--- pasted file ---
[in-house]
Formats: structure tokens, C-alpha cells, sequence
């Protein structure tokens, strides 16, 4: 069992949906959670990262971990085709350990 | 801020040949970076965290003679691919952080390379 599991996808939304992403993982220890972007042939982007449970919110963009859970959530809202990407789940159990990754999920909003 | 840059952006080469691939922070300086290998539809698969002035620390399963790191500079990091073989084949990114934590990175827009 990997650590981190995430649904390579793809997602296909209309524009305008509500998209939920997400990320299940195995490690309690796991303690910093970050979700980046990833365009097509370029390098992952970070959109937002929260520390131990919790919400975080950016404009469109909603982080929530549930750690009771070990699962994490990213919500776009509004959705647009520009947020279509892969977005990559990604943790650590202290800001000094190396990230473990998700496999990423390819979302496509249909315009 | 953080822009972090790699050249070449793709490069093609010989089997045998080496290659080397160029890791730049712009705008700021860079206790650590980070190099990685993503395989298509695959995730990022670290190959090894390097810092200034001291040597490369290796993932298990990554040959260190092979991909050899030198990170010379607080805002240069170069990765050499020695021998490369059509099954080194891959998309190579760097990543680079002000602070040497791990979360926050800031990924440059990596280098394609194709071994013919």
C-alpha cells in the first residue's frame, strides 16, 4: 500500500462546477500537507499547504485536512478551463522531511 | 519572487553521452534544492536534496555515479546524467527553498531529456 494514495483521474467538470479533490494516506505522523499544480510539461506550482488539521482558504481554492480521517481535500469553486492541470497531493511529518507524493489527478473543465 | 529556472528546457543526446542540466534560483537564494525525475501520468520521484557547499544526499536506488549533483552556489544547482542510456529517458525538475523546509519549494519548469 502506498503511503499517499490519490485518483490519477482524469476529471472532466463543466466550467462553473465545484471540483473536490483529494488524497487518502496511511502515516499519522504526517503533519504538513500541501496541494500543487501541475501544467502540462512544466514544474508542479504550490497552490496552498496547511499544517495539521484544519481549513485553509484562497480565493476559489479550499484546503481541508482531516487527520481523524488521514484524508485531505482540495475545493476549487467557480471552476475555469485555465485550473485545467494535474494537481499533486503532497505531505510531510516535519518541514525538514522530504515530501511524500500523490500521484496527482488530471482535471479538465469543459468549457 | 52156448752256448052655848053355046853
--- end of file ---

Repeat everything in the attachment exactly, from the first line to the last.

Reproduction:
[in-house]
Formats: structure tokens, C-alpha cells, sequence
């Protein structure tokens, strides 16, 4: 069992949906959670990262971990085709350990 | 801020040949970076965290003679691919952080390379 599991996808939304992403993982220890972007042939982007449970919110963009859970959530809202990407789940159990990754999920909003 | 840059952006080469691939922070300086290998539809698969002035620390399963790191500079990091073989084949990114934590990175827009 990997650590981190995430649904390579793809997602296909209309524009305008509500998209939920997400990320299940195995490690309690796991303690910093970050979700980046990833365009097509370029390098992952970070959109937002929260520390131990919790919400975080950016404009469109909603982080929530549930750690009771070990699962994490990213919500776009509004959705647009520009947020279509892969977005990559990604943790650590202290800001000094190396990230473990998700496999990423390819979302496509249909315009 | 953080822009972090790699050249070449793709490069093609010989089997045998080496290659080397160029890791730049712009705008700021860079206790650590980070190099990685993503395989298509695959995730990022670290190959090894390097810092200034001291040597490369290796993932298990990554040959260190092979991909050899030198990170010379607080805002240069170069990765050499020695021998490369059509099954080194891959998309190579760097990543680079002000602070040497791990979360926050800031990924440059990596280098394609194709071994013919």
C-alpha cells in the first residue's frame, strides 16, 4: 500500500462546477500537507499547504485536512478551463522531511 | 519572487553521452534544492536534496555515479546524467527553498531529456 494514495483521474467538470479533490494516506505522523499544480510539461506550482488539521482558504481554492480521517481535500469553486492541470497531493511529518507524493489527478473543465 | 529556472528546457543526446542540466534560483537564494525525475501520468520521484557547499544526499536506488549533483552556489544547482542510456529517458525538475523546509519549494519548469 502506498503511503499517499490519490485518483490519477482524469476529471472532466463543466466550467462553473465545484471540483473536490483529494488524497487518502496511511502515516499519522504526517503533519504538513500541501496541494500543487501541475501544467502540462512544466514544474508542479504550490497552490496552498496547511499544517495539521484544519481549513485553509484562497480565493476559489479550499484546503481541508482531516487527520481523524488521514484524508485531505482540495475545493476549487467557480471552476475555469485555465485550473485545467494535474494537481499533486503532497505531505510531510516535519518541514525538514522530504515530501511524500500523490500521484496527482488530471482535471479538465469543459468549457 | 52156448752256448052655848053355046853